IRS Wants Piece of Man's Year of Free Doughnuts

By Stephanie Rabiner, Esq. on March 21, 2011 | Last updated on March 21, 2019

Nothing in life is free.

No, not even Oprah-provided cars and Australian vacations.

Bob Choate learned this the hard way last month when he received an IRS Form 1099 telling him he had to pay taxes on $927.61 worth of supposedly free doughnuts.

During a 2010 Houston Astros Fan Appreciate Day, Bob Choate won a coveted prize: free doughnuts and coffee for a year. Excited at the prospect of daily glazed and jellies, he headed down to the office to collect his prize, explains the Houston Chronicle.

But before he could snag the 365 coupons, he had to sign a form. Chances are it had to do with taxes.

Unfortunately, prizes--both cash and material goods--are considered taxable income. If valued at more than $600, winners are supposed to receive a 1099 from the prize's provider. If not, there still may be federal and state tax liabilities.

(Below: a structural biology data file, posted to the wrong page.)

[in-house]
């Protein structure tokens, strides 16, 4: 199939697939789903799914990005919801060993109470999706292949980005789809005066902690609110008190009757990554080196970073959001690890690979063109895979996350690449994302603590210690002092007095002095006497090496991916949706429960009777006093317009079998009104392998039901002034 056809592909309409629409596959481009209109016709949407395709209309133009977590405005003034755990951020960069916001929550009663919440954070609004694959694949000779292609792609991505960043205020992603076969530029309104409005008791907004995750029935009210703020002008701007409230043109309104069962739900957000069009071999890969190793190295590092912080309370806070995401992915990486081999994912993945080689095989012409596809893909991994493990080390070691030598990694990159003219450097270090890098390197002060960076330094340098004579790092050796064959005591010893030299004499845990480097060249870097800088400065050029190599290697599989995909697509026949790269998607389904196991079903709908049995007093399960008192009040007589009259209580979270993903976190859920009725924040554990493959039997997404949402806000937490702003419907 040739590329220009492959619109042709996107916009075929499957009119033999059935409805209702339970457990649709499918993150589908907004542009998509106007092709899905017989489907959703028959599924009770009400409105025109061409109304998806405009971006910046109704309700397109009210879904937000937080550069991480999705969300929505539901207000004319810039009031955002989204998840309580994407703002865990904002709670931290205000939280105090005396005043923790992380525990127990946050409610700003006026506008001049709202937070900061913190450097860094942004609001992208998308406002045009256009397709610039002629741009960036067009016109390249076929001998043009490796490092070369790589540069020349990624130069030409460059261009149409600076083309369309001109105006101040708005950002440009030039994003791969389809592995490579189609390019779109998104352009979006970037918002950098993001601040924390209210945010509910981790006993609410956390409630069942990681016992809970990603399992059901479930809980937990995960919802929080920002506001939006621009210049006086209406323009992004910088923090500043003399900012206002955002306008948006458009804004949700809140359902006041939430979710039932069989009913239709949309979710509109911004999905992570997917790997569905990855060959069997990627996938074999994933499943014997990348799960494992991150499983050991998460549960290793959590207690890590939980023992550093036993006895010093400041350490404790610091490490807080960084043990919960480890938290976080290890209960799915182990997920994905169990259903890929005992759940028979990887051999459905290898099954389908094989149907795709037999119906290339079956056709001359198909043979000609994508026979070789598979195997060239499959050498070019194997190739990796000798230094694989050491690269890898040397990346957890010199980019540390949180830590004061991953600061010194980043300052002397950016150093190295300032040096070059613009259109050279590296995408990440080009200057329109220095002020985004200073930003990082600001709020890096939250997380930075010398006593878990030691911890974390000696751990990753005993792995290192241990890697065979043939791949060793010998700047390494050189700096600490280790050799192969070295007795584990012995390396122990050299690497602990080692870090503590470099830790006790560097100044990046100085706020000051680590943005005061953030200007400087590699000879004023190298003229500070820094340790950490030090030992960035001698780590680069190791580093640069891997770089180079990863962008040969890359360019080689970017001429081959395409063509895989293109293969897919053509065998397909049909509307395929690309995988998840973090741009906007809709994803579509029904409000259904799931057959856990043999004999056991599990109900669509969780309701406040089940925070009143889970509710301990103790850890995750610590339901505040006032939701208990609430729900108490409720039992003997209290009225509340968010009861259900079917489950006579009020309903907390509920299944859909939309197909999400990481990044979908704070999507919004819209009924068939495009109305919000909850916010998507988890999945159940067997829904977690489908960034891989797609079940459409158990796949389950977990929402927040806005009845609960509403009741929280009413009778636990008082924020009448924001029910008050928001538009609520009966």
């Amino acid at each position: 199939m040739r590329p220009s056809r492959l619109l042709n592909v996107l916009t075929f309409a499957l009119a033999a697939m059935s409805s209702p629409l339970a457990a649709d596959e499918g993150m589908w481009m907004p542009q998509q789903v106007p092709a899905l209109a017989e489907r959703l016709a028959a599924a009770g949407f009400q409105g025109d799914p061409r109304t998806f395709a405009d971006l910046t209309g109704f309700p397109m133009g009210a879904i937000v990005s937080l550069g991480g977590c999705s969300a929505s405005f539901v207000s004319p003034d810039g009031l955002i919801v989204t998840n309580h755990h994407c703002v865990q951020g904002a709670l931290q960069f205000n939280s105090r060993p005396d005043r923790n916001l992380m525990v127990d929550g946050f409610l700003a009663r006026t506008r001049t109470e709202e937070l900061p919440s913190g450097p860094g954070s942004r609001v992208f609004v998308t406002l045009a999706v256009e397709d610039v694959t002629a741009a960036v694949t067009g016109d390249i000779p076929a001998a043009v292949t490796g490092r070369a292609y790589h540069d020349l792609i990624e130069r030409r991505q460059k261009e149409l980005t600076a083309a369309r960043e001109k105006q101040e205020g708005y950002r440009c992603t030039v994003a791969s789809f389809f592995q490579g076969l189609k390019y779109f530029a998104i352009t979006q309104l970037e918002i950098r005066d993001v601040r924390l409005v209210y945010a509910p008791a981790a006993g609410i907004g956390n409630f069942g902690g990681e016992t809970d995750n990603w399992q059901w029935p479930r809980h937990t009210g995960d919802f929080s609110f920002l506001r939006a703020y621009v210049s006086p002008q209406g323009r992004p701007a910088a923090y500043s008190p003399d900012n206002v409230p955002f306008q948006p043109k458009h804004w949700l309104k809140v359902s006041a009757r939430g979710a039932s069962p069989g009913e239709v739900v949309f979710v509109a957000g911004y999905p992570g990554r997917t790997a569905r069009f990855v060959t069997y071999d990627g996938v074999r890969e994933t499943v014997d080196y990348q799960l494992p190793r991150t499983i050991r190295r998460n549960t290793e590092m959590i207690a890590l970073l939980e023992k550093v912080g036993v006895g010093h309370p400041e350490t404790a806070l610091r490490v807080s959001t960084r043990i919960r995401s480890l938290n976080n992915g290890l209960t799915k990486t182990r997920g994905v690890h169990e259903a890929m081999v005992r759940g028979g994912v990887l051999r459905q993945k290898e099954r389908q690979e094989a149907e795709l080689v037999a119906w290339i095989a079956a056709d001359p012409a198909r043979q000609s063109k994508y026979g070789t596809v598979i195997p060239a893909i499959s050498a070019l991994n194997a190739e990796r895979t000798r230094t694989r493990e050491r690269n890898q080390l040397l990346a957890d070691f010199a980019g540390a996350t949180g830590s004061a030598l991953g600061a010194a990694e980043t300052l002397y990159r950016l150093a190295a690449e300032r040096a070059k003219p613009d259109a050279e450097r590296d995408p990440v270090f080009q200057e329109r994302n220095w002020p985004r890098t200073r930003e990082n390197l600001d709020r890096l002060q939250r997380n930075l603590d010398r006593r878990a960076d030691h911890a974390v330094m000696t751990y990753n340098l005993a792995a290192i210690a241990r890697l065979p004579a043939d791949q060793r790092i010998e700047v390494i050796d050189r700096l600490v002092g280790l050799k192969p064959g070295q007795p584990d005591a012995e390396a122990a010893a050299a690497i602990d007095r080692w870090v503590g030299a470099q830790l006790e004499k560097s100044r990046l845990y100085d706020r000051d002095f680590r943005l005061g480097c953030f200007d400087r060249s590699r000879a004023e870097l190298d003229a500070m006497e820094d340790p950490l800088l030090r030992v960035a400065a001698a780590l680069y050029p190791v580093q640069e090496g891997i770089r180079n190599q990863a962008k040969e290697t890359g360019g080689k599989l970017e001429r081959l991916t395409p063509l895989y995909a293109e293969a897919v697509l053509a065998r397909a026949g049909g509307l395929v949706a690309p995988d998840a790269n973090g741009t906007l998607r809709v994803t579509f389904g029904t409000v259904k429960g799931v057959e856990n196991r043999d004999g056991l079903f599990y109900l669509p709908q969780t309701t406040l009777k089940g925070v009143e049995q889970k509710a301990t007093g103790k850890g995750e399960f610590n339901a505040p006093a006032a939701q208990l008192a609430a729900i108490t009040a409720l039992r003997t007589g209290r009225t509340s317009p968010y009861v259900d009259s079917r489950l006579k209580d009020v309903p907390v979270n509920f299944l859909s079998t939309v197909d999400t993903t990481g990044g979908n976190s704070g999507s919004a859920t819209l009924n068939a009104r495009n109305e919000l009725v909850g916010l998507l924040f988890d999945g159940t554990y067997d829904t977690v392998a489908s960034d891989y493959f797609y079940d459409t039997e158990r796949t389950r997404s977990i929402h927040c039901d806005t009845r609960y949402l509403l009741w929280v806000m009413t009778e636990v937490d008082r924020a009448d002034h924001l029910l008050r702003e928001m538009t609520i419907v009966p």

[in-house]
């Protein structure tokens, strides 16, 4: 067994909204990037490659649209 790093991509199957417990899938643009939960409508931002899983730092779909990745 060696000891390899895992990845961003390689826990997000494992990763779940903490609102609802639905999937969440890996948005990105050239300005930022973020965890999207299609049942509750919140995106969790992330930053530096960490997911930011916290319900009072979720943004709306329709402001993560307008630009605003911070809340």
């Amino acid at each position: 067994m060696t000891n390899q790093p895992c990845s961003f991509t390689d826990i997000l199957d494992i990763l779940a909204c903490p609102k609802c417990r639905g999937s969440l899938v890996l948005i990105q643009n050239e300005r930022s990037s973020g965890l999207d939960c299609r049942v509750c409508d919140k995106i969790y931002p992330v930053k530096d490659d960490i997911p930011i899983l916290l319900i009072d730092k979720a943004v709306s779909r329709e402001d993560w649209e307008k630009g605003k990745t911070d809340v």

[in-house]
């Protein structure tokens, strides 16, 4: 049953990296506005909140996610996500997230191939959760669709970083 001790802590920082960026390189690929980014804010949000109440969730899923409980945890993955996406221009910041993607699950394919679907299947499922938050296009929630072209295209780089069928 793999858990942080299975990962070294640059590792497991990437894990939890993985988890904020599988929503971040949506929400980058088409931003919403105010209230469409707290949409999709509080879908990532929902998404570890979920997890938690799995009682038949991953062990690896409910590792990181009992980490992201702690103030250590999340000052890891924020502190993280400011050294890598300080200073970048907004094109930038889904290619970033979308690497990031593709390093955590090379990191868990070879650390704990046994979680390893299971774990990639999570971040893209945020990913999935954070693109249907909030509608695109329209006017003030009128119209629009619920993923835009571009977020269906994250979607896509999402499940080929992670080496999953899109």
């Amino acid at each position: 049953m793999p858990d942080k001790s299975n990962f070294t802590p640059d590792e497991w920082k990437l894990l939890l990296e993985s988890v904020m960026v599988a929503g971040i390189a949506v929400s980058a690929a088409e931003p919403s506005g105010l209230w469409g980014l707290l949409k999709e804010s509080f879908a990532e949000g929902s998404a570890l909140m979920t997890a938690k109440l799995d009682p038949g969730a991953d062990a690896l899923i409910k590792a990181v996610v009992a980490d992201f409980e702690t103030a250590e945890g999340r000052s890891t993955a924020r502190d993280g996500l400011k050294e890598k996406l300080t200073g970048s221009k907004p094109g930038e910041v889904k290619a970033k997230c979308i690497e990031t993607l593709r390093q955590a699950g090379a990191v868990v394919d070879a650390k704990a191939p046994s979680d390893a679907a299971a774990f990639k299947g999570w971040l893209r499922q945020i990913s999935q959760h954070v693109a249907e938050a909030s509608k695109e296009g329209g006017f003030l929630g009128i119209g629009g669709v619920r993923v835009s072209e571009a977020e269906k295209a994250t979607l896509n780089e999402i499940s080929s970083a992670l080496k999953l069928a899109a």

What hit Bob Choate so hard was the amount he has to pay for the breakfast treats. The IRS taxes the fair market value of prizes. Even though Choate was given coupons with no resale value, their fair market value is the actual price of coffee and doughnuts at the local shop.

If you're lucky enough to win a prize, consider whether the tax liability is worth it. and if it isn't you could always accept and then donate it, providing a hefty donation.

But, for the love all that is good and holey in this world, don't think that the prize is free. It isn't.

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